Works by Max Beckmann at Sotheby's
Max Beckmann Biography
Max Beckmann’s intensely afflicted figures and self-portraits recall the artist’s traumatic experiences as a medical orderly during World War I. Although he dismissed the term himself, he is inextricably linked with the German Expressionist movement that reached a peak in Berlin during the 1920s and continued to exert a powerful influence on art, architecture, and cinema throughout the twentieth century.
Beckmann was born on 12 February, 1884 in Leipzig, Saxony and in his youth made careful study of the Old Masters like Michelangelo and Peter Paul Rubens as well as modern painters like Van Gogh. His work was admired during the years of the Weimar Republic and was honored with a series of major exhibitions in Mannheim, Basel, and Zurich. By the early 1930s, the Nazi government dubbed Beckmann a degenerate, confiscating hundreds of his works from German museums and firing him from his teaching post at the Städelschule Academy in Frankfurt. In 1937, he began a decade-long exile in Amsterdam, which proved to be the most productive period of his career. Often grafting personal memory onto mythological allusion, his works from these years both record and defy the fraught historical moment. During the last three years of his life, Beckmann taught at a number of art schools in the United States. On December 27, 1950, he was struck by a heart attack near his New York apartment, while on his way to view one of his paintings at the Metropolitan Museum of Art.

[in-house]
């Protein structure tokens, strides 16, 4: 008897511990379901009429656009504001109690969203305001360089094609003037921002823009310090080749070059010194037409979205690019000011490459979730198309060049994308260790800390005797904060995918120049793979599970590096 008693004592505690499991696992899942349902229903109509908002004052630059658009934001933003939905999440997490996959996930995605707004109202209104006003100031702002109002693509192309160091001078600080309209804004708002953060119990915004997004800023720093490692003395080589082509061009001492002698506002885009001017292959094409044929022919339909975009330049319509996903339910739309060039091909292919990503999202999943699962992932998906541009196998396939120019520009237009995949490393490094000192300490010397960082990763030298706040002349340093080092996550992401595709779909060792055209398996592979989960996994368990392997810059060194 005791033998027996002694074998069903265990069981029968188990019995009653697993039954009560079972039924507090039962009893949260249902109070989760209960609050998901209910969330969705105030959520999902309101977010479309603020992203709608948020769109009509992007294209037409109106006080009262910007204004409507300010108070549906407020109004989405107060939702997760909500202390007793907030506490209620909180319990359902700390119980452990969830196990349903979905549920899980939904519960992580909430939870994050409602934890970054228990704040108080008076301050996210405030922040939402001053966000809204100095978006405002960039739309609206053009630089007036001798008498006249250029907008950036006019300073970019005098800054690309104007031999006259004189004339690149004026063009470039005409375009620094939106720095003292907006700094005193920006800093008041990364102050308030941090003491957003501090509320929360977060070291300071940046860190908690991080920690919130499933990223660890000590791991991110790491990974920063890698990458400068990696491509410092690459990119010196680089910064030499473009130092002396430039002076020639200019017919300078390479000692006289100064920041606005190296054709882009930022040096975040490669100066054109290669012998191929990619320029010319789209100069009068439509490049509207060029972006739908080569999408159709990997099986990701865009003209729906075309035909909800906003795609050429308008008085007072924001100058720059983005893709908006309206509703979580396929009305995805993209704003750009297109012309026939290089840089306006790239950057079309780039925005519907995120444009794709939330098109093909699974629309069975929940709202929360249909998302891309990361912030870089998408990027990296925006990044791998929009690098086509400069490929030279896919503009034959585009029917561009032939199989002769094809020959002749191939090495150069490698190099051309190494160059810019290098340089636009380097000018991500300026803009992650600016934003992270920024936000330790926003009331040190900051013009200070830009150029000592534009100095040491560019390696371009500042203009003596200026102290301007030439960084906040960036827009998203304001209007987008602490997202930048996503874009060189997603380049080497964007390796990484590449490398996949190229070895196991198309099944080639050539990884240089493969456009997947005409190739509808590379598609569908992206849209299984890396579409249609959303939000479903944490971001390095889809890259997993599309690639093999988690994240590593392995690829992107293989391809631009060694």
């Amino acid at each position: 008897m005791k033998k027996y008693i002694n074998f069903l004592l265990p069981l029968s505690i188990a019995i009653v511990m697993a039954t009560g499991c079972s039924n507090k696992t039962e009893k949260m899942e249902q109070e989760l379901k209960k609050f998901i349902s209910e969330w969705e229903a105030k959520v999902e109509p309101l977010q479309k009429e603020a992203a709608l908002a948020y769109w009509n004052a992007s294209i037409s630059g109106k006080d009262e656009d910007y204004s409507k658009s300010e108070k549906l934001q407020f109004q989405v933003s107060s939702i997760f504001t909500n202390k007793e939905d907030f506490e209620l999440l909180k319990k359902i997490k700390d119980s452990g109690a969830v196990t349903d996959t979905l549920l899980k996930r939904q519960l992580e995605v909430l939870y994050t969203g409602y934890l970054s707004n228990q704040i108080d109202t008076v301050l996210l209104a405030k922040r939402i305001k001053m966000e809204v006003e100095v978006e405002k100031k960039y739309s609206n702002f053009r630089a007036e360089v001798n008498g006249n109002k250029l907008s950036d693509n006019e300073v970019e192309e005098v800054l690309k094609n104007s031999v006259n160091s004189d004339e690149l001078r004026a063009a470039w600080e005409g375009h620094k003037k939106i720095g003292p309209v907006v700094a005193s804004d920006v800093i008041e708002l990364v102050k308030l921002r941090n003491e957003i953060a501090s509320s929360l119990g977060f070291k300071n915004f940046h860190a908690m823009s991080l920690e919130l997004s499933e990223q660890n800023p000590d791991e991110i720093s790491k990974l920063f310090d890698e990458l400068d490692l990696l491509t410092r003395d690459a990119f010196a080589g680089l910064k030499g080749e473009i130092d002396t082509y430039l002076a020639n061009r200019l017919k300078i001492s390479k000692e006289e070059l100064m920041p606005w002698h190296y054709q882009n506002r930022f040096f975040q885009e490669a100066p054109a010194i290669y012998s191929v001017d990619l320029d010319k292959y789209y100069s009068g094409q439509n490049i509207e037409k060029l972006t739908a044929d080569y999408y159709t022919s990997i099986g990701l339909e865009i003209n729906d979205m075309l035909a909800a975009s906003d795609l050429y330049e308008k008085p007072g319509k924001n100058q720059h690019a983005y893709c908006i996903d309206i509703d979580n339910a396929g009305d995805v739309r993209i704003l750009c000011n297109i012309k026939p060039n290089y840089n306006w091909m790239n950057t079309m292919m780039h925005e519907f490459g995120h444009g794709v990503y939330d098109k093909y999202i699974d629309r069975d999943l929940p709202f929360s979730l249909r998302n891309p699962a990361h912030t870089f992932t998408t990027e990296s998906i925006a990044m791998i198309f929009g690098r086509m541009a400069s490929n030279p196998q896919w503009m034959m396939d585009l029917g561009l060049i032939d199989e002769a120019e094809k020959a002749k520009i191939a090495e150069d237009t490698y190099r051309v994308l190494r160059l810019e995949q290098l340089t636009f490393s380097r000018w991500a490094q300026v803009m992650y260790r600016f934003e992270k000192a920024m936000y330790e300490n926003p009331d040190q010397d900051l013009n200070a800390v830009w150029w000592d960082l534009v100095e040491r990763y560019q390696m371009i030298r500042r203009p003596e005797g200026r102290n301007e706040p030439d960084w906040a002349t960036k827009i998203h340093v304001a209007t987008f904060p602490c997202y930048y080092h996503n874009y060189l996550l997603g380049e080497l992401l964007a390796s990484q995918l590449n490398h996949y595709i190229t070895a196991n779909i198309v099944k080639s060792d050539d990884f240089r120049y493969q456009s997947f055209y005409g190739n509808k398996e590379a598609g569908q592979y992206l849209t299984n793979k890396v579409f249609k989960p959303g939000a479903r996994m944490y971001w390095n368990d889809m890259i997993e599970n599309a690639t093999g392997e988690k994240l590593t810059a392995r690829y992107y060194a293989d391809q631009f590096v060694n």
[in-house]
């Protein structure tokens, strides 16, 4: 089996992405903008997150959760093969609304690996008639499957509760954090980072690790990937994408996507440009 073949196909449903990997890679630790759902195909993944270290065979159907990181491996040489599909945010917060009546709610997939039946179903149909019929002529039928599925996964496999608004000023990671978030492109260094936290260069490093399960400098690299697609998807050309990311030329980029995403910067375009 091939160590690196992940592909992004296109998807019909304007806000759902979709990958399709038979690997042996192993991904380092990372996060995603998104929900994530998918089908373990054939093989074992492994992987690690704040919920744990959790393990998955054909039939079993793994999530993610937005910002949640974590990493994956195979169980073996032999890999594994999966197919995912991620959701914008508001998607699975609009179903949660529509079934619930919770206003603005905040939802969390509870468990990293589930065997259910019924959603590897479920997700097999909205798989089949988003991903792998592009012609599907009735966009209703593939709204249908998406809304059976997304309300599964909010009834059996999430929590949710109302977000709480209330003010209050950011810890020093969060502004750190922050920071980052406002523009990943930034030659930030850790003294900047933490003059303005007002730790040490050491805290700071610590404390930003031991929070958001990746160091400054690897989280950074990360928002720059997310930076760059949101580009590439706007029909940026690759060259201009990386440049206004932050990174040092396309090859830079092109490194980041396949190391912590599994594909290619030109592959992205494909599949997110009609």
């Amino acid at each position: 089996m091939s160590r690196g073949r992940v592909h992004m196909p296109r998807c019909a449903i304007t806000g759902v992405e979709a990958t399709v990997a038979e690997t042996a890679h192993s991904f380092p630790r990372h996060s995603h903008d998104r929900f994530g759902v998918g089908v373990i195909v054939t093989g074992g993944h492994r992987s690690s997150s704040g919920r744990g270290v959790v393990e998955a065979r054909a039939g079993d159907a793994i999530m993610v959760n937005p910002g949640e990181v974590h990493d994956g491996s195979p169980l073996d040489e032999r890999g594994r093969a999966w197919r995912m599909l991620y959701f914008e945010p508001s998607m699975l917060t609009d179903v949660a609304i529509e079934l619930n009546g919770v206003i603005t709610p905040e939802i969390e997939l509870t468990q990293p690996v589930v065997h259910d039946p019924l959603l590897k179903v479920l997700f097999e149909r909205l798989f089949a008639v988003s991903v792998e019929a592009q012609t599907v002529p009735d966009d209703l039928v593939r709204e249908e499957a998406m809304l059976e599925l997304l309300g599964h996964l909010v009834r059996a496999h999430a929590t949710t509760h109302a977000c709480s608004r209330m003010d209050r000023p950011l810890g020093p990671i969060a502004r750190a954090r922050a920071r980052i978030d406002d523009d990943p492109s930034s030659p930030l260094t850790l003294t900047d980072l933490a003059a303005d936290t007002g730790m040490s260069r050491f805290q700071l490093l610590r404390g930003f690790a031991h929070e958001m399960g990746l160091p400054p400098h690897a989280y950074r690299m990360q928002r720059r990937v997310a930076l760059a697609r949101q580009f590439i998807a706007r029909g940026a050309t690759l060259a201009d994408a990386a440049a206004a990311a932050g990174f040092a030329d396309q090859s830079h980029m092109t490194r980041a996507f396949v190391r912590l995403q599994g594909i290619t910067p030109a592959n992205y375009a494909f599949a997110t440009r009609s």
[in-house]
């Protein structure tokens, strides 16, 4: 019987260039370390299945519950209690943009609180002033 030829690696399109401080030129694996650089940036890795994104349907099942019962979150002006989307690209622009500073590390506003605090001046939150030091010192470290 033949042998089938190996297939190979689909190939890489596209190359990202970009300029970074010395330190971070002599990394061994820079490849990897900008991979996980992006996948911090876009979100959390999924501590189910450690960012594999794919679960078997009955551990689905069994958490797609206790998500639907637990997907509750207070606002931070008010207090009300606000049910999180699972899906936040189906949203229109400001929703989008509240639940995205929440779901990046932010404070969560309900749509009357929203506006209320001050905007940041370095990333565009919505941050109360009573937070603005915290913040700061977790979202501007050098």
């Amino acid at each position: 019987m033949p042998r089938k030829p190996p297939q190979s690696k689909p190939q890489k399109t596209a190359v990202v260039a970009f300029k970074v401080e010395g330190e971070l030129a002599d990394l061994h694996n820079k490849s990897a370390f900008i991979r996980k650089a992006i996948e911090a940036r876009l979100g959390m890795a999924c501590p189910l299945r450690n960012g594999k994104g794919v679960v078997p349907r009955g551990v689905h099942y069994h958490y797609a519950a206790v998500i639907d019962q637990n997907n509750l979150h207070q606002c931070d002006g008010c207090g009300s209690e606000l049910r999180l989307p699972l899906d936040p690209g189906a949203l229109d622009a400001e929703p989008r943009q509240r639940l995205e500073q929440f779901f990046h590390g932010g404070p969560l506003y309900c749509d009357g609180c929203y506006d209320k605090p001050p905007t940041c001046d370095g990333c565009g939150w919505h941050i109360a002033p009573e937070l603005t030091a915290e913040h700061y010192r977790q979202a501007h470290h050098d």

Max Beckmann’s work is held in numerous major museums, including the Tate Gallery in London, the Art Institute of Chicago, and the Museum of Modern Art in New York. In 2001, a record was achieved for the artist at auction when Self-Portrait with Horn (1938) sold for $22.55 million.